But first… • Reminder • 1st section of Portfolio due on Thursday • Thursday Feb 18th • This should include everything up to, and including, Chapter 5 Asserting Independence of Kierber • Please make it clear which documents and questions you are answering
Chap. 1: Bonds of Empire • “The Revolution Ode” • How did the author of “Ode” describe James II. How did this poet envision the king's ideal relationship to his subjects? • He wrote that James II reigned… • Why was the anti-French and anti-Catholic rhetoric so appealing to the colonists in 1760? • The author suggests that Anglican Protestantism… • “Of the Constitution of England”
Boston gets all credit for calling this meeting • first continental congress • In actuality both • Rhode Island and Virginia • put out calls about a week before Boston did
Fifty-five delegates from 12 colonies heeded the call of the Massachusetts Assembly for a Continental Congress. • Held in Carpenter Hall Philadelphia
Leading political figures, lawyers, merchants, and planters Attended Philadelphia Congress Massachusetts delegation included both Samuel Adams and his younger cousin John
New York sent John Jay Pennsylvania John Dickinson and the conservative Joseph Galloway Virginia Richard Henry Lee, Patrick Henry, and George Washington.
Most had never met before • Became chief architects of the new nation • Congressmen faced three tasks when they convened • The first two were explicit: • Defining American grievances • Developing a plan resistance. • Third • outlining a theory of their constitutional relationship with Great Britain • less clear cut and proved troublesome.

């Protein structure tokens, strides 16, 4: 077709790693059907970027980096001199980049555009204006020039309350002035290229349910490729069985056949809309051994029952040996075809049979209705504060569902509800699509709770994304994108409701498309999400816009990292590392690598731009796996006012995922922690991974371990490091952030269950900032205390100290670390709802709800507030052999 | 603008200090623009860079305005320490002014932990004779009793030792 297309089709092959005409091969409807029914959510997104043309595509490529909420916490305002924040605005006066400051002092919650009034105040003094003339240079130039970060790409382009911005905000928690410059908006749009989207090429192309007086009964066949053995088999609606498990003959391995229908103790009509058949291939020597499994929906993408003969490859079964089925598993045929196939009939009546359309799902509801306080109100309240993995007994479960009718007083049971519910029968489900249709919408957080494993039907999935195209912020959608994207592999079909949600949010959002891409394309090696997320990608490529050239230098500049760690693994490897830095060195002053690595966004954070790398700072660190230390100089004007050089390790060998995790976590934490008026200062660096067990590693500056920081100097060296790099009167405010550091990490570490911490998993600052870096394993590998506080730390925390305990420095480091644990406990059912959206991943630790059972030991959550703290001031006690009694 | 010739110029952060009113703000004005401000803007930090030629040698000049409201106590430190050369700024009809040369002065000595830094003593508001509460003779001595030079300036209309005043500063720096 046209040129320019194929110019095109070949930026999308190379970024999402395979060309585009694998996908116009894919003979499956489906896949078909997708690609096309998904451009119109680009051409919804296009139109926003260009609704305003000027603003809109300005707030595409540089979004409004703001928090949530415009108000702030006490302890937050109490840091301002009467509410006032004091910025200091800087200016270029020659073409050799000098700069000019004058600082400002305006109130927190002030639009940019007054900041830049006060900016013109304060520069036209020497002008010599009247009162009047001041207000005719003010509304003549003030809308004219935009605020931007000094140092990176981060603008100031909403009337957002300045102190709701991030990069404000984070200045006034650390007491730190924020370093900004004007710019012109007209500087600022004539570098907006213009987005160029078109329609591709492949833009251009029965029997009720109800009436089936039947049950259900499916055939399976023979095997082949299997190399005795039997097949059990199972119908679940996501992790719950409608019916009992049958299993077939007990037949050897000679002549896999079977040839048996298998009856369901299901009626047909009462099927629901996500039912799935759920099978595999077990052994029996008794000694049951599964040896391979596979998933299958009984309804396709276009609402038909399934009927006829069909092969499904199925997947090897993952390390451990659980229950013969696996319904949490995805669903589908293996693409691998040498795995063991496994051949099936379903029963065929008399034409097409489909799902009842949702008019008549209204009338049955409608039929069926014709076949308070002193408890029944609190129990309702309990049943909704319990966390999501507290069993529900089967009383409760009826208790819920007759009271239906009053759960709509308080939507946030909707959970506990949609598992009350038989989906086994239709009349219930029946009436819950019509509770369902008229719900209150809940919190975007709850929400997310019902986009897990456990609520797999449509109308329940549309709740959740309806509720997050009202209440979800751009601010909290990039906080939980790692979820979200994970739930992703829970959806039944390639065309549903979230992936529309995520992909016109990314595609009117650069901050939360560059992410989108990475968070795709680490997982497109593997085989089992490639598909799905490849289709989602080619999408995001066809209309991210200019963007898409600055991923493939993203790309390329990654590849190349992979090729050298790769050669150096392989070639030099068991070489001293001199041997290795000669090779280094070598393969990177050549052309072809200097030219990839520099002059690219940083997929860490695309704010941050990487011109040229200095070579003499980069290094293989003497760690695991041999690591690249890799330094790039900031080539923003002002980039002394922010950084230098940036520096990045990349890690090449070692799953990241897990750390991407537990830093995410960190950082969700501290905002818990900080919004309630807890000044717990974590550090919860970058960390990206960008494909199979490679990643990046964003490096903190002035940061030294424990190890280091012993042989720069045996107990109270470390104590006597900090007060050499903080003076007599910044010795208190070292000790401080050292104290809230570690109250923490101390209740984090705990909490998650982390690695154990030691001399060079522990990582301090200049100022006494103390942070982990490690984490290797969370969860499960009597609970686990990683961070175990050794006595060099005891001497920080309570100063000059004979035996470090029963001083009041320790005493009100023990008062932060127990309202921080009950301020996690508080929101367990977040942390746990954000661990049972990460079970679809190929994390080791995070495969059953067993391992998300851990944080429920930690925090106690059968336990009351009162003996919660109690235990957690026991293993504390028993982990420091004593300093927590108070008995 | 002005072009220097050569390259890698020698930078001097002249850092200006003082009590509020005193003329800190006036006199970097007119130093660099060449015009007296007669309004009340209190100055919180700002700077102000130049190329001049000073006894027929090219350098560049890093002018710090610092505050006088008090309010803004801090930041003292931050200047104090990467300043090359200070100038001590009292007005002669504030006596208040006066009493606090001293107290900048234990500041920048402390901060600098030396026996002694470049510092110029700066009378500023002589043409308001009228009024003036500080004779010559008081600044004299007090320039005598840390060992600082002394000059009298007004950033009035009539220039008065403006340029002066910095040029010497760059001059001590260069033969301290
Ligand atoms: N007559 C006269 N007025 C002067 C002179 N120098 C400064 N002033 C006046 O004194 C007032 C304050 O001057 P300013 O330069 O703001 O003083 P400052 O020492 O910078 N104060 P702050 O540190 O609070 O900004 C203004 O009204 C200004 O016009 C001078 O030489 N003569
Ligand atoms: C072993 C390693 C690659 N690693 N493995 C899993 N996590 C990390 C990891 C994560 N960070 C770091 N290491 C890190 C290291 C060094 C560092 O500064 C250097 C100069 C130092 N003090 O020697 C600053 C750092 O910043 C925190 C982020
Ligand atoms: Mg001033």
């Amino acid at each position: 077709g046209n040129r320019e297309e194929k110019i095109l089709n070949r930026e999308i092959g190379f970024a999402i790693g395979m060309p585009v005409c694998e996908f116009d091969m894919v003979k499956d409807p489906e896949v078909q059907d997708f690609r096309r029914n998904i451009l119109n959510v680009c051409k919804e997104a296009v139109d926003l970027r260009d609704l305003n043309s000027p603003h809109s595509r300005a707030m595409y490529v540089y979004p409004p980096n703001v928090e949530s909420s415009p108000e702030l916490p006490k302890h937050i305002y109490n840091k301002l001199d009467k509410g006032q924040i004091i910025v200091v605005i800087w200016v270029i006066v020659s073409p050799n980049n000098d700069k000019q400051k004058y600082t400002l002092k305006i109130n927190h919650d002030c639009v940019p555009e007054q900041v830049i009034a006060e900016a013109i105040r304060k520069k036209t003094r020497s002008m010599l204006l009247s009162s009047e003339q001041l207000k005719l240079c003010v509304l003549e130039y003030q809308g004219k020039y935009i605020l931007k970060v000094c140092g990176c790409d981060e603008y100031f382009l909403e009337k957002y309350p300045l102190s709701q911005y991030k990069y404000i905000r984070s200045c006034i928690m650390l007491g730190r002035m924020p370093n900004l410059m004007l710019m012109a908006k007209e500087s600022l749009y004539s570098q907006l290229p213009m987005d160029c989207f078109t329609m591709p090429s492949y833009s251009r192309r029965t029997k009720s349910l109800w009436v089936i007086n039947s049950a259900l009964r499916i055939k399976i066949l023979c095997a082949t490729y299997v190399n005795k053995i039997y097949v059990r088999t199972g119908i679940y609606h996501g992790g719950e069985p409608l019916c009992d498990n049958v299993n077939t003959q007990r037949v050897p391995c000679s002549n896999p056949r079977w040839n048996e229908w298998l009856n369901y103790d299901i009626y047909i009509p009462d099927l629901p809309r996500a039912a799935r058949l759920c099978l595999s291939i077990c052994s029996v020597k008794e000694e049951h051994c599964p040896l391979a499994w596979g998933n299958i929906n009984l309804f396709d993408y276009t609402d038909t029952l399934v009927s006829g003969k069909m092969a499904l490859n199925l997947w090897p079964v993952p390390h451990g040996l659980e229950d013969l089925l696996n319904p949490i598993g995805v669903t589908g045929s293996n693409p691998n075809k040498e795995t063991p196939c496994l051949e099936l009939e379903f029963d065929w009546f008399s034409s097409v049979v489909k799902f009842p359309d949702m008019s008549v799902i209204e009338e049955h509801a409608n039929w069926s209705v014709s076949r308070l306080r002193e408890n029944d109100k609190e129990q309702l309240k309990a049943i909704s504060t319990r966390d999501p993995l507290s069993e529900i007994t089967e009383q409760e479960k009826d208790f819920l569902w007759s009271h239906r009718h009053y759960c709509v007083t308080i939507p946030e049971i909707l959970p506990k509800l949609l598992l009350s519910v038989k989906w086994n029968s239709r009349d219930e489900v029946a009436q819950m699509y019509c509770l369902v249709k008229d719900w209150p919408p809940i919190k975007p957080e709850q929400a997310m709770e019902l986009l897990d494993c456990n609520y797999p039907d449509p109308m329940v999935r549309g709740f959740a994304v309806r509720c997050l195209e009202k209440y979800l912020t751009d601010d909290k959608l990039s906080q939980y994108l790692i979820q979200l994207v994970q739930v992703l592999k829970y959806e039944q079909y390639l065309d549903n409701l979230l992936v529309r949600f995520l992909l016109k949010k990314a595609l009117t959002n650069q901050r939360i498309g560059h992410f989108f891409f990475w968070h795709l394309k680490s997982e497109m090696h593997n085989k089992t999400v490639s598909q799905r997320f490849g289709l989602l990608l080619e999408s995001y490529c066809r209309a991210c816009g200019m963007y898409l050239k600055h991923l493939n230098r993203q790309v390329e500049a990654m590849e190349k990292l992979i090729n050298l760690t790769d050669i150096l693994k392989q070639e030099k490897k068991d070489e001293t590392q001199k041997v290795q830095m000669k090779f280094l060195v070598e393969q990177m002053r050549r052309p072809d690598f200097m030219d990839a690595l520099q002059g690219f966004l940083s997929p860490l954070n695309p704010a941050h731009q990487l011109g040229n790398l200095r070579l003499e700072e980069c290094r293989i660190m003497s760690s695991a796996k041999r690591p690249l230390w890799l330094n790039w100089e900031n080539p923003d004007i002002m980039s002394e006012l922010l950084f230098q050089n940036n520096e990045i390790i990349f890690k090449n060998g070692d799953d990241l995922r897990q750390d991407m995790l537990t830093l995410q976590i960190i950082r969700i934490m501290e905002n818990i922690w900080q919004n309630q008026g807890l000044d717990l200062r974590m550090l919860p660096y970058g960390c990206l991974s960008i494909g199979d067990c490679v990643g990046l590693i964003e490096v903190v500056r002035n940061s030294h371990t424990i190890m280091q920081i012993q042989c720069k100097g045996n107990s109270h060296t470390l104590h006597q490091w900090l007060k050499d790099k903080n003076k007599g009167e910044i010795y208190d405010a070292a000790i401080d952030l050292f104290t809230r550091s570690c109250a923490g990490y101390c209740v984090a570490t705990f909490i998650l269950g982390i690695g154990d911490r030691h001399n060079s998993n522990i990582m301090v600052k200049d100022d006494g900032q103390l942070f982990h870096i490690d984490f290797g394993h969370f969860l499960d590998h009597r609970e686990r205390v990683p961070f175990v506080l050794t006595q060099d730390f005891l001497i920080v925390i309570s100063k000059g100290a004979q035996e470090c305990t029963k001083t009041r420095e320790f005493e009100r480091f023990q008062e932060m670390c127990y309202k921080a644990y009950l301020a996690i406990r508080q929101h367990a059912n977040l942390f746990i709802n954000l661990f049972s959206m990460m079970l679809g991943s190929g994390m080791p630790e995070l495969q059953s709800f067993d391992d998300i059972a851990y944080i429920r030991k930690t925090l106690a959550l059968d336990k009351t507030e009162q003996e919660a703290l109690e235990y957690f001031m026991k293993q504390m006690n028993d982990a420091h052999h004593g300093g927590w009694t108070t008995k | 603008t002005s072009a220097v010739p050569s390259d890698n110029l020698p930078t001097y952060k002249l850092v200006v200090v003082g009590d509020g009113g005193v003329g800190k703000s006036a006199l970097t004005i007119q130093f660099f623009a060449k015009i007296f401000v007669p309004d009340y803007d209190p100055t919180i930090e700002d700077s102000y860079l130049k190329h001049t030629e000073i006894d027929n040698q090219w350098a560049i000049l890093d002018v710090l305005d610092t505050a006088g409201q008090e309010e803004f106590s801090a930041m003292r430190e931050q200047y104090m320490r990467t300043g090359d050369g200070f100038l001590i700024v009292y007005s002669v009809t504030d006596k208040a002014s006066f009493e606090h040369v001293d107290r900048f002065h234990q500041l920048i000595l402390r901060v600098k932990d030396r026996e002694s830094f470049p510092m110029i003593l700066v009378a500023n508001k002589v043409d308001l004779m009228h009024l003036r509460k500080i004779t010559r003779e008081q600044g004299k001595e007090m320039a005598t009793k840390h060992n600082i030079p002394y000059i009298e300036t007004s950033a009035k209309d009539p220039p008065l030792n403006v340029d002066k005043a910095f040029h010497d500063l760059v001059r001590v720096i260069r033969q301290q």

The most radical • like Lee of Virginia • Argued that colonists owed allegiance only to George III • That Parliament was nothing more than a local legislature • for Great Britain • with no authority over the colonies.
The conservatives – Joseph Galloway and his allies • Proposed a formal plan of union • Required Parliament and a new American legislature to consent jointly to all laws pertaining to the colonies • After heated debate, delegates narrowly rejected Galloway’s proposal • They were not prepared to accept the radicals’ position either
Back in Massachusetts • Suffolk County Convention of the Committees of Correspondence • September 6, 1774, • Joseph Warren introduced the first draft of the Suffolk Resolves • edited and approved three days later • Attacked Coercive Acts also made several specific demands
1. Boycott British imports, curtail exports, and refuse to use British products; • 2. Pay "no obedience" to the Massachusetts Government Act or the Boston Port Bill; • 3. Demand resignations from those appointed to positions under the Massachusetts Government Act; • 4. Refuse payment of taxes until the Massachusetts Government Act was repealed; • 5. Support a colonial government in Massachusetts free of royal authority until the Intolerable Acts were repealed • 6. Urge the colonies to raise militia of their own people.